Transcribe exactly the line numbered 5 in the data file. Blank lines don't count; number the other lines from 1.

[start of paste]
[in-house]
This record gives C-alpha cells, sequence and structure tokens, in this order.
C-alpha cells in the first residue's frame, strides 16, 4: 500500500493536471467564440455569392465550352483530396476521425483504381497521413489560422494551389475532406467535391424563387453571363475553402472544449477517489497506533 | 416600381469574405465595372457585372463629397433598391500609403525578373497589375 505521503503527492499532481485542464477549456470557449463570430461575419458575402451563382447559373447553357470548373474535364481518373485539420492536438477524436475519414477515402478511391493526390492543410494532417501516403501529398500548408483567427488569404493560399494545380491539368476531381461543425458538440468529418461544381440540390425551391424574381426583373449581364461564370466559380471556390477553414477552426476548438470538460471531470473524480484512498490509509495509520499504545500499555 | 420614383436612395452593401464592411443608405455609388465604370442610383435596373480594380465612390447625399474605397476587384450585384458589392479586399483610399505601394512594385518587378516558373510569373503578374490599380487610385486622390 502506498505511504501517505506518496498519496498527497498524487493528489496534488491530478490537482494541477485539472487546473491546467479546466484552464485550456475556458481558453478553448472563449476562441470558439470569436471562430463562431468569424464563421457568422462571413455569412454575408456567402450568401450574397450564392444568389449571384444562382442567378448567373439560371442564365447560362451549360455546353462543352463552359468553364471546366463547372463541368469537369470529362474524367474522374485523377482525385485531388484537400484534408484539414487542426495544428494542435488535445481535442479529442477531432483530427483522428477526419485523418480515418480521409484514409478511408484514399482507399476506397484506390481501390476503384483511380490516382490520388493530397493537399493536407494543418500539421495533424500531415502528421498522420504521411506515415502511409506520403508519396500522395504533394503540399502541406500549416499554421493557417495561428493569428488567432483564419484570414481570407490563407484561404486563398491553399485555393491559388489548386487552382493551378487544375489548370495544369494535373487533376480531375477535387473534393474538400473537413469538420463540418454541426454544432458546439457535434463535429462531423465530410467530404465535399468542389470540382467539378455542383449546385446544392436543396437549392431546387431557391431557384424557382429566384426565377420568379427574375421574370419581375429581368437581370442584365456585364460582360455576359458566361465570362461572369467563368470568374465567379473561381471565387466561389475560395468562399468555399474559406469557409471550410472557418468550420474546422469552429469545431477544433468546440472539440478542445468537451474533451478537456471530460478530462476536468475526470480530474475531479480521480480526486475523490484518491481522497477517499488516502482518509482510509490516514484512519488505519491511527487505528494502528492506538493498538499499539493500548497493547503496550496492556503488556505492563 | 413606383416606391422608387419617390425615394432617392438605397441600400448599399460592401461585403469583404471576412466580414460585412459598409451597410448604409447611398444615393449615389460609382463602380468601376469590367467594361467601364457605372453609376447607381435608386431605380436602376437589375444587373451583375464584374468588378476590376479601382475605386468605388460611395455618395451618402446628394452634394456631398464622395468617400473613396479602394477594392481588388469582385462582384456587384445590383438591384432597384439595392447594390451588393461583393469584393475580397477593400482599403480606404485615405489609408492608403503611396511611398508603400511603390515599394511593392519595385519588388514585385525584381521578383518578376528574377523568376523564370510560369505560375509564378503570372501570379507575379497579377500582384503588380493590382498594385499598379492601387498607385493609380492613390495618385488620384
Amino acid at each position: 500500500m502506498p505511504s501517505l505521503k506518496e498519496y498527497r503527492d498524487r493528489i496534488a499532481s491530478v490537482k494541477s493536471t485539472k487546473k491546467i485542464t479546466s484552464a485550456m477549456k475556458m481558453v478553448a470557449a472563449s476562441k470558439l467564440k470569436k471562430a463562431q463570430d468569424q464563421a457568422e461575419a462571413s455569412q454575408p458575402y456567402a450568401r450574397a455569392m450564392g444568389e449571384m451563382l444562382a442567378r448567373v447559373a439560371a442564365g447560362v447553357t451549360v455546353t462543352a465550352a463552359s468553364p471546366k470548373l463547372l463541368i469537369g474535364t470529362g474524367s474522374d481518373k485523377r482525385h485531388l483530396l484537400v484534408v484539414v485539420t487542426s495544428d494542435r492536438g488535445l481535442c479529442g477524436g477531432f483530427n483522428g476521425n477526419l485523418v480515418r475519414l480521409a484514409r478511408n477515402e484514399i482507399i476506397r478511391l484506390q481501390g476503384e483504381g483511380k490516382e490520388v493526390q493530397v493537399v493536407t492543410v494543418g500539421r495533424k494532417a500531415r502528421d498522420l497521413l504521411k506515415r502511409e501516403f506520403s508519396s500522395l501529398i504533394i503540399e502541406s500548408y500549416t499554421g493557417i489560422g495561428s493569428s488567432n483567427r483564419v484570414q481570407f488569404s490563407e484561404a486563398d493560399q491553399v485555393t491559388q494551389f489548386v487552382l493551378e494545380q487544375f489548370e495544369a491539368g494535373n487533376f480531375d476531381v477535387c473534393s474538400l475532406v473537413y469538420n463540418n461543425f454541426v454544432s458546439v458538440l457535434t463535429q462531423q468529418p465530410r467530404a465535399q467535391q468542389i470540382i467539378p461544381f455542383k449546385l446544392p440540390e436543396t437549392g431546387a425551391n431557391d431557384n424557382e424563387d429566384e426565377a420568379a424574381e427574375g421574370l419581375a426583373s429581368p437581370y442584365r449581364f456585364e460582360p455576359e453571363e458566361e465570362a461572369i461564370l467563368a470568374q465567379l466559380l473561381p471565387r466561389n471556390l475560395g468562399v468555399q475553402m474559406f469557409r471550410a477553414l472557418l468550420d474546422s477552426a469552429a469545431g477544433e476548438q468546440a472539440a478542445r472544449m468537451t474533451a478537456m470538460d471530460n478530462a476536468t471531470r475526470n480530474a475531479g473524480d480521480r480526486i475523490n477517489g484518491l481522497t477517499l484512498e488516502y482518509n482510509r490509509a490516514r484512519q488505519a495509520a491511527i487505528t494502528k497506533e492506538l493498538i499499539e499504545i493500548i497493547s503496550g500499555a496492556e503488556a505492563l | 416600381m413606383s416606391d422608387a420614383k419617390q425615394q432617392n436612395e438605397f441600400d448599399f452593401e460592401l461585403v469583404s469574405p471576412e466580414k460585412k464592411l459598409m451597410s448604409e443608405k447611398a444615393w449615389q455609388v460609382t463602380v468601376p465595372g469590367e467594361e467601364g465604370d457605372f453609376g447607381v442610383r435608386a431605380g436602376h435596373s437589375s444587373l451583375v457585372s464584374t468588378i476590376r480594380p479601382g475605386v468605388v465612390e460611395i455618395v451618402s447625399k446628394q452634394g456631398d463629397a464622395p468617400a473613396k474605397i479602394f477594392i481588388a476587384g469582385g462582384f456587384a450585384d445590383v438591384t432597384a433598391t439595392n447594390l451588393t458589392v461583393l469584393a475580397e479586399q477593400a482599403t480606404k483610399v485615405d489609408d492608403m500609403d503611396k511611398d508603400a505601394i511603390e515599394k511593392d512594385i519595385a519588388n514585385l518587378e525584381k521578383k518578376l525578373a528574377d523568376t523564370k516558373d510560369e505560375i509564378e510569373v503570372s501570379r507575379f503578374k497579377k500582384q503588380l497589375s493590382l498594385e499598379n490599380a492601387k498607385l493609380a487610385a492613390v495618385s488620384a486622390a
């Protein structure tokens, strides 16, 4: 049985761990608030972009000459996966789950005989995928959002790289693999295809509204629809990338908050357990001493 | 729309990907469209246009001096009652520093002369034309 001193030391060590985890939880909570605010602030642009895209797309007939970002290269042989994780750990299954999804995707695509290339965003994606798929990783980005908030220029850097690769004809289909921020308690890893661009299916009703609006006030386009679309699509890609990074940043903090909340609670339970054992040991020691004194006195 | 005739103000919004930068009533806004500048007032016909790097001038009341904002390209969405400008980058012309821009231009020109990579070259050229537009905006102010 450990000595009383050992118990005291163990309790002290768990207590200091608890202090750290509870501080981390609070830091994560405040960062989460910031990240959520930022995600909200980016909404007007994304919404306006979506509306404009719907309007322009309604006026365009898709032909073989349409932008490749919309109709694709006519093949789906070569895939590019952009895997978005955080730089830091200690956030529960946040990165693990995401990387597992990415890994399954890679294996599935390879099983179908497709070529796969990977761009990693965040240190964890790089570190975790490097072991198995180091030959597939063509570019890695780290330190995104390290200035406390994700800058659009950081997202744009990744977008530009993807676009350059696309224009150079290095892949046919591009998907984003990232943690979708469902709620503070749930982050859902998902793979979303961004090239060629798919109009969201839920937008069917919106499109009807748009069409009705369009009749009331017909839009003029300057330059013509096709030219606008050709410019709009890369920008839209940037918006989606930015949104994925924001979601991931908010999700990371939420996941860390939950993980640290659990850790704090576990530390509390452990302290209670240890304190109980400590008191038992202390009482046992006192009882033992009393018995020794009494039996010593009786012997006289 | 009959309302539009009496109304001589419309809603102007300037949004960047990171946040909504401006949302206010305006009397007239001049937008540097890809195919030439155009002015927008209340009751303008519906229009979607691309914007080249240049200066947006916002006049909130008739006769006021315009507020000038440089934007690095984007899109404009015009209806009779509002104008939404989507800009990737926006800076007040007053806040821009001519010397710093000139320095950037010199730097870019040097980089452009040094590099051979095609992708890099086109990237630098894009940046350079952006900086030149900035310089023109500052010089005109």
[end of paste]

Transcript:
């Protein structure tokens, strides 16, 4: 049985761990608030972009000459996966789950005989995928959002790289693999295809509204629809990338908050357990001493 | 729309990907469209246009001096009652520093002369034309 001193030391060590985890939880909570605010602030642009895209797309007939970002290269042989994780750990299954999804995707695509290339965003994606798929990783980005908030220029850097690769004809289909921020308690890893661009299916009703609006006030386009679309699509890609990074940043903090909340609670339970054992040991020691004194006195 | 005739103000919004930068009533806004500048007032016909790097001038009341904002390209969405400008980058012309821009231009020109990579070259050229537009905006102010 450990000595009383050992118990005291163990309790002290768990207590200091608890202090750290509870501080981390609070830091994560405040960062989460910031990240959520930022995600909200980016909404007007994304919404306006979506509306404009719907309007322009309604006026365009898709032909073989349409932008490749919309109709694709006519093949789906070569895939590019952009895997978005955080730089830091200690956030529960946040990165693990995401990387597992990415890994399954890679294996599935390879099983179908497709070529796969990977761009990693965040240190964890790089570190975790490097072991198995180091030959597939063509570019890695780290330190995104390290200035406390994700800058659009950081997202744009990744977008530009993807676009350059696309224009150079290095892949046919591009998907984003990232943690979708469902709620503070749930982050859902998902793979979303961004090239060629798919109009969201839920937008069917919106499109009807748009069409009705369009009749009331017909839009003029300057330059013509096709030219606008050709410019709009890369920008839209940037918006989606930015949104994925924001979601991931908010999700990371939420996941860390939950993980640290659990850790704090576990530390509390452990302290209670240890304190109980400590008191038992202390009482046992006192009882033992009393018995020794009494039996010593009786012997006289 | 009959309302539009009496109304001589419309809603102007300037949004960047990171946040909504401006949302206010305006009397007239001049937008540097890809195919030439155009002015927008209340009751303008519906229009979607691309914007080249240049200066947006916002006049909130008739006769006021315009507020000038440089934007690095984007899109404009015009209806009779509002104008939404989507800009990737926006800076007040007053806040821009001519010397710093000139320095950037010199730097870019040097980089452009040094590099051979095609992708890099086109990237630098894009940046350079952006900086030149900035310089023109500052010089005109």